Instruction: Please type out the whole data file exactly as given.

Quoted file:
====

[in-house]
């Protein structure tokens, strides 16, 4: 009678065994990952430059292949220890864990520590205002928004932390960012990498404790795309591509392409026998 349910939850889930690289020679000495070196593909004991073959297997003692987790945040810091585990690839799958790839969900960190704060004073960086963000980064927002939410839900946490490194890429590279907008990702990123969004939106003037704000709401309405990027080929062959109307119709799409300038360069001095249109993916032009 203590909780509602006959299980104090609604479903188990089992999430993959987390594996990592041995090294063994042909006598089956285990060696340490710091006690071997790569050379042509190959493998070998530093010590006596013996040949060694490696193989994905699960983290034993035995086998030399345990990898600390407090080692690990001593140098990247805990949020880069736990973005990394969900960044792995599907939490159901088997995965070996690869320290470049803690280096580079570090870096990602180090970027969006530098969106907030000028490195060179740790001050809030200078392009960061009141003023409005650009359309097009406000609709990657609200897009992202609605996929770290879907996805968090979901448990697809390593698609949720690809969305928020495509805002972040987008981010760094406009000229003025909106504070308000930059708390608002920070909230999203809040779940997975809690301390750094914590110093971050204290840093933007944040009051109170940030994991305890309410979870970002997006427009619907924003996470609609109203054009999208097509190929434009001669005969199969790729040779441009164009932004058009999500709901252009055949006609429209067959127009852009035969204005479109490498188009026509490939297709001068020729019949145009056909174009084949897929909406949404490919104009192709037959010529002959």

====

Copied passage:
[in-house]
């Protein structure tokens, strides 16, 4: 009678065994990952430059292949220890864990520590205002928004932390960012990498404790795309591509392409026998 349910939850889930690289020679000495070196593909004991073959297997003692987790945040810091585990690839799958790839969900960190704060004073960086963000980064927002939410839900946490490194890429590279907008990702990123969004939106003037704000709401309405990027080929062959109307119709799409300038360069001095249109993916032009 203590909780509602006959299980104090609604479903188990089992999430993959987390594996990592041995090294063994042909006598089956285990060696340490710091006690071997790569050379042509190959493998070998530093010590006596013996040949060694490696193989994905699960983290034993035995086998030399345990990898600390407090080692690990001593140098990247805990949020880069736990973005990394969900960044792995599907939490159901088997995965070996690869320290470049803690280096580079570090870096990602180090970027969006530098969106907030000028490195060179740790001050809030200078392009960061009141003023409005650009359309097009406000609709990657609200897009992202609605996929770290879907996805968090979901448990697809390593698609949720690809969305928020495509805002972040987008981010760094406009000229003025909106504070308000930059708390608002920070909230999203809040779940997975809690301390750094914590110093971050204290840093933007944040009051109170940030994991305890309410979870970002997006427009619907924003996470609609109203054009999208097509190929434009001669005969199969790729040779441009164009932004058009999500709901252009055949006609429209067959127009852009035969204005479109490498188009026509490939297709001068020729019949145009056909174009084949897929909406949404490919104009192709037959010529002959």